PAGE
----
Month: September 2020

  • Irish DB funds only de-risking ‘begrudgingly’, regulator says

    first_img“Clearly, what that means is the schemes have built themselves some buffers, and they will have built in some flexibility as they are faced by possible investment losses over the coming 10 years,” he said.“We all know that, whatever else happens over the next 10 years, it won’t be a straight line, that there will be gains and losses over that time.”However, he said the story was different when it came to trustees complying with revised funding standard demands that require the exposure to fixed income and cash to mirror the expected pensioner population in a decade’s time.Kennedy stressed that all submitted funding proposals complied with the regulation, “but it is very clear from those funding proposals that they are doing this de-risking begrudgingly and at the minimum rate possible”.He cited one scheme’s proposal to hold matching assets within less than 1% of its pensioner population by 2023, noting that there was “clearly” a difference of opinion between the regulator, trustees and their advisers on how to invest.The chief executive also expressed some concern about the use of contingent assets in submitted funding proposals.He said a limited number of funding proposals had made allowances for contingent assets to be put in place during its 10-year lifetime, but that the approach was unlikely to be acceptable.“We need more certainty in the funding proposals before we approve them,” he said.He also signalled a more proactive approach on the part of the regulator as the number of DB funds declined, revealing that the Board’s own predictions were for around 750 active funds at the end of the year compared with nearly 1,000 in December 2011.Kennedy further said that the Board would publish a guide on best practice in DB governance before Christmas.“We look forward to liaising with the IAPF to discuss these,” he said, “but our objective will be to move towards a basis for engagement with the remaining defined benefit schemes, and we will use our best practice as basis for that engagement.”He said the DB funds that remained after 13 years of market turbulence “can only be described as damaged”.He said the Board’s concern, despite all the regulatory changes in recent years, remained that the outcome for the industry would be no different if events surrounding the more recent financial crises were to repeat themselves.“And I am not convinced it would be,” he said, “and that is what is driving us to further work on defined benefit governance.” Trustees in Ireland are striving to de-risk defined benefit (DB) schemes as slowly as possible and are doing so only begrudgingly, despite regulation requiring a shift into liability-matching assets, according to the head of the Pensions Board.Brendan Kennedy also raised concerns about the use of contingent assets as part of DB funding proposals and said schemes should prepare for a regulator looking to engage with them on issues of governance, as he revealed that the number of funds was expected to fall by one-quarter by the end of the year.Addressing the Irish Association of Pension Funds (IAPF) annual benefits conference in Dublin this week, the Pensions Board’s chief executive both praised and admonished those running the country’s DB funds.He welcomed funds, having completed their funding proposals following the 30 June deadline, granting themselves “some wiggle room” to meet minimum funding and risk-reserve requirements prior to 2023 by applying more stringent standards during in-house calculations than in submitted proposals – a move “very much to be welcomed”.last_img read more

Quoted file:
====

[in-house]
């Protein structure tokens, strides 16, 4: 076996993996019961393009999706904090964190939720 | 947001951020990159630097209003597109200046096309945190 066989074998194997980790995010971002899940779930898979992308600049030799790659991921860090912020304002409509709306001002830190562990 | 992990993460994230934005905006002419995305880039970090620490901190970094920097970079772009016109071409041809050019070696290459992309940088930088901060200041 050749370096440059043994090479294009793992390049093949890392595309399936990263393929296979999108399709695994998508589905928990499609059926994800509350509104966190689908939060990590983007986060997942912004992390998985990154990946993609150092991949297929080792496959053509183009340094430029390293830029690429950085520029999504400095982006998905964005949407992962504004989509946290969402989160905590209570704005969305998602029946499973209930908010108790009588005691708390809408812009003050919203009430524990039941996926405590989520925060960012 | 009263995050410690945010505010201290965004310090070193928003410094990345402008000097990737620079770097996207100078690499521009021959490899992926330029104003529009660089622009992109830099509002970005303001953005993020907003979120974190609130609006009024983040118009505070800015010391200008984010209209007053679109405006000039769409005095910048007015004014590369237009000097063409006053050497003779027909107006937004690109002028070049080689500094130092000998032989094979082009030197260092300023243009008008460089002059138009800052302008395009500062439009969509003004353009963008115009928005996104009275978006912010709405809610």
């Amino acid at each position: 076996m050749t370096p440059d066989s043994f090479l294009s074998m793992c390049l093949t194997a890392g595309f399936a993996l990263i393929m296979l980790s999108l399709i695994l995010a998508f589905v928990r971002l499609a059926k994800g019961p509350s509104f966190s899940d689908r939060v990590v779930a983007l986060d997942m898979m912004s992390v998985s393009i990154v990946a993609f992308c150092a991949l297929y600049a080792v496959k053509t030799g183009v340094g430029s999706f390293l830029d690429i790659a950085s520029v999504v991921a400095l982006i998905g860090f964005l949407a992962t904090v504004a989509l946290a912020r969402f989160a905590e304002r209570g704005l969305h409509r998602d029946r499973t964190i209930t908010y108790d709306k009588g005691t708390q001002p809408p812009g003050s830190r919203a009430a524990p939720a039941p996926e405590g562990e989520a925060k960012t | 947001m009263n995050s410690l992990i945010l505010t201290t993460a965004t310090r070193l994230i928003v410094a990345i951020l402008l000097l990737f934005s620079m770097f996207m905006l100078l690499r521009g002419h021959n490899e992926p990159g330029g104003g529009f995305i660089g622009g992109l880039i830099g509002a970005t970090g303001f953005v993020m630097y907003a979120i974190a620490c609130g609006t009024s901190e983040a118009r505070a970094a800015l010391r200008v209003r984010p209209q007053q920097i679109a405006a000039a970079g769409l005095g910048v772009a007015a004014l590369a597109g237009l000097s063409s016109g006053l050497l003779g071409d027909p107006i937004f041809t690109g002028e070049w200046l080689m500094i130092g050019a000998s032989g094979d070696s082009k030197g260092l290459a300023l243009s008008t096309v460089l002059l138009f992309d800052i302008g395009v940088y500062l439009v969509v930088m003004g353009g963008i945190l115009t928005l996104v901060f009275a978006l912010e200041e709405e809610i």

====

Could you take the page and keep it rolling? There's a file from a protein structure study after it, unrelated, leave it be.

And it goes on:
• Hill: Holistic balance sheet decision will ‘balance’ stability, growth

    first_imgThe European Commission has stood by work on the controversial holistic balance sheet (HBS) undertaken by the European Insurance and Occupational Pensions Authority (EIOPA), arguing that future regulation should balance the pension sector’s financial stability with the Continent’s growth prospects.Addressing the National Association of Pension Funds (NAPF) Investment Conference in Edinburgh, Jonathan Hill, commissioner for Financial Stability, Financial Services and Capital Markets Union, said he was aware of concern among pension funds around EIOPA’s independent work on potential solvency requirements.The Frankfurt-based regulator is currently working on the HBS design expected to take shape in either solvency requirements, minimum funding level or a risk management tool, with final proposals scheduled for next year.However, Hill said he would not pre-judge the outcome of the Commission’s response. “I will examine [the HBS] on its merits, bearing in mind our goal of financial stability but also the likely impact on the wider economy, including jobs and growth,” Hill said.Responding to accusations EIOPA was running its own agenda rather than falling in line with Commission plans, Hill said the authority’s job was to provide technical advice, and that it did this thoroughly.“It is important EIOPA is independent, but, ultimately, it operates within a political system, and the Commission will exercise that political judgment,” he said.“The buck stops with me. [This is] about trade-offs and where you strike the balance on the spectrum.”Referring to a focus on risk reduction over growth since the 2008 financial crisis, Hill said: “When you are in the middle of a huge financial crisis, people, regulators and politicians are going to strike a balance on one end of the spectrum than another.“That thought is one I will have in mind when I go about my job and think about regulations, and make the difficult judgments about where to come down. I will look at regulation through that prism.”The Commissioner did, however, announce a review of the European Markets Infrastructure Regulation (EMIR), and the requirement for pension funds to clear over-the-counter derivatives centrally with counterparties.Pension funds have been granted exemption from the rules until August 2015, with a two-year extension currently being reviewed by the Commission.“I know you are concerned EMIR will increase the cost of hedging through the requirement of the posting of an initial margin and consequently lead to a reduction in equity investments,” Hill said.“While it is too early to take a decision, I will be launching a review of the EMIR legislation shortly, which will provide an opportunity for reflection.”Hill added that he recognised pension funds did not generally hold cash and that the requirement to clear centrally and post for margin calls could ultimately reduce pensioner incomes.“No possible alternative solutions for the posting of non-cash assets by pension schemes have yet been found.”Read Jonathan Williams’ analysis of the industry reaction to EIOPA’s holistic balance sheet proposalslast_img read more